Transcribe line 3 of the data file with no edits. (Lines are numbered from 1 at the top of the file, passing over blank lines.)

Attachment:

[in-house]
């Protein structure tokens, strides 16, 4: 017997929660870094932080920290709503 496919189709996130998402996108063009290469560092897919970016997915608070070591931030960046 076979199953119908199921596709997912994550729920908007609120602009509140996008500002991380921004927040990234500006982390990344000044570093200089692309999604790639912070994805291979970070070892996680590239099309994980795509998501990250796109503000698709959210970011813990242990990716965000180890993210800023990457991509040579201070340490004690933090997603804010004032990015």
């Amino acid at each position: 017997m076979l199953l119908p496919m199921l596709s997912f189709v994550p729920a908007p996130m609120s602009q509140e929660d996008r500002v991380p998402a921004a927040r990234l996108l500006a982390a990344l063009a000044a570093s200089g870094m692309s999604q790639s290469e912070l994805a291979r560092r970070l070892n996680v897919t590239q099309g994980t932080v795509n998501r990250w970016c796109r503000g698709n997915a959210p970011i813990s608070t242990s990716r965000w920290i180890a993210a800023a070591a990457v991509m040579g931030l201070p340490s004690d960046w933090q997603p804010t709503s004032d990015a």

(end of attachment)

């Amino acid at each position: 017997m076979l199953l119908p496919m199921l596709s997912f189709v994550p729920a908007p996130m609120s602009q509140e929660d996008r500002v991380p998402a921004a927040r990234l996108l500006a982390a990344l063009a000044a570093s200089g870094m692309s999604q790639s290469e912070l994805a291979r560092r970070l070892n996680v897919t590239q099309g994980t932080v795509n998501r990250w970016c796109r503000g698709n997915a959210p970011i813990s608070t242990s990716r965000w920290i180890a993210a800023a070591a990457v991509m040579g931030l201070p340490s004690d960046w933090q997603p804010t709503s004032d990015a």